There can be something just wonderful about taking a shower in a hotel room. I’m picky about my shower experiences; the water must be able to get fairly hot (I know, it’s not good for my skin) and the water pressure should be able to pin me against the opposite wall. The shower in this Hampton Inn meets the designated requirements and it seems to have an unlimited supply of hot water. I was decadent today and I took a 30 minute shower. I’m usually in and out in seven minutes.
I feel wonderful this morning. Maybe I should take longer showers more often.
The one thing that I did find about this shower this morning involved the glass doors, which I would otherwise find enjoyable. This Hampton Inn is brand new. It has that new building smell to it and the number of electrical outlets, placement of Internet information, etc. is indicative of the age. The glass door in this brand new shower has a mind of its own. It doesn’t want to stay closed. I fired up the water, hopped in the shower when the optimal temperature was met and closed the shower door behind me. It opened up. I closed it again, it opened up again. Every time I closed the door, it opened itself back up. Water started making a good sized puddle in front of the toilet. I finally grabbed an extra wash cloth and wedged it behind the door so that it would stay closed. On one hand I find this surprising, you would think that a contractor would make sure the shower doors were level during the installation of them, but on the other hand, I’m not really that surprised because it’s rather indicative of the general expectation of quality in the United States in the 21st century. “Meh, good enough” gets a standing ovation.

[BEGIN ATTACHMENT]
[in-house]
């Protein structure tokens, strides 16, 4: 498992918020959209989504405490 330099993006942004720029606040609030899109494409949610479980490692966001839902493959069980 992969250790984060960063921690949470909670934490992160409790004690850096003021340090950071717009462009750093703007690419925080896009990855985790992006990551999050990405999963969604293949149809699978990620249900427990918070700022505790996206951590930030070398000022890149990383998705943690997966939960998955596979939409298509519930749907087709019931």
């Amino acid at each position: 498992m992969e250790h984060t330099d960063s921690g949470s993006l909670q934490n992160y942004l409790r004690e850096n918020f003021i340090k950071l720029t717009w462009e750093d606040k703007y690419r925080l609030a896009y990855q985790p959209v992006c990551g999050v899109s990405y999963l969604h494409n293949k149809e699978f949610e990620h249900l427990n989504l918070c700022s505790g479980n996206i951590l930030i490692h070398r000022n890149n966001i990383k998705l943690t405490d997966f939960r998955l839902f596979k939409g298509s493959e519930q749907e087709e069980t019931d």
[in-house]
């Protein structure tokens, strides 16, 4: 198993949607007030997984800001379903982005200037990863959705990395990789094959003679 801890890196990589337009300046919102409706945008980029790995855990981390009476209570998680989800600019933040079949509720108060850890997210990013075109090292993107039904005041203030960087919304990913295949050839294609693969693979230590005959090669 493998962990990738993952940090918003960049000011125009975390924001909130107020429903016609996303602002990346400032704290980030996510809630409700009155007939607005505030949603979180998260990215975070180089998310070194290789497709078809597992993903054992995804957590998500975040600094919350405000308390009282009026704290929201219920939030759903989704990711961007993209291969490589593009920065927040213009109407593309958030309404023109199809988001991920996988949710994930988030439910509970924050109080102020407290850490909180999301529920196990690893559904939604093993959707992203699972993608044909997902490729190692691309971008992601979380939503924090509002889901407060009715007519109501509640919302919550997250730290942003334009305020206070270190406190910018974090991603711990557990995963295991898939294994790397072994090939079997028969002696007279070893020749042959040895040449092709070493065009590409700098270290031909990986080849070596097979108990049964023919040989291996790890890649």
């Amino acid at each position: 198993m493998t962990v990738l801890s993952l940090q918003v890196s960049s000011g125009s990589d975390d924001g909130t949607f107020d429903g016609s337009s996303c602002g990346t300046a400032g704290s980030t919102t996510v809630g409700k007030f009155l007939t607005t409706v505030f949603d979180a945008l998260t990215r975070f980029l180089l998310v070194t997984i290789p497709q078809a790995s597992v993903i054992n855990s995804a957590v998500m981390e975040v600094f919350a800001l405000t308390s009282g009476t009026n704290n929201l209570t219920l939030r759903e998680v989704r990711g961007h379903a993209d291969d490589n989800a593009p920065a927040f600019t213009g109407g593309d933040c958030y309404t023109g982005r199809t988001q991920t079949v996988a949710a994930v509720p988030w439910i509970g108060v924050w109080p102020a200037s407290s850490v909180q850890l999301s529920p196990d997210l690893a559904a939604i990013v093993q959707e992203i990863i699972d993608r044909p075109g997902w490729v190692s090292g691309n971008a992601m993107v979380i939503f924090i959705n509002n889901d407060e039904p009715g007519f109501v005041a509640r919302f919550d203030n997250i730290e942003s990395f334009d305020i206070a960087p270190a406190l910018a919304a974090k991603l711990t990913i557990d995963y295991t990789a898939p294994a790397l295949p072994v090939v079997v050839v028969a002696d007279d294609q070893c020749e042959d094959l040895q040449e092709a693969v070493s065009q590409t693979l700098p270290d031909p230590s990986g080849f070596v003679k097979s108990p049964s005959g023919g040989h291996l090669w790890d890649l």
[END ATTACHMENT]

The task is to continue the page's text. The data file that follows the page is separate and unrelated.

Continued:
After my shower I went to show Earl what he had to do to get the shower door to stay closed and it started staying closed on its own. So apparently when no one is in the shower, the door stays closed but when someone is standing in the shower, something goes off level.
It’s a good thing we are on the ground floor.
On the bright side, the shower door slides and isn’t one of those open and closed things that you occasionally find. That could be interesting.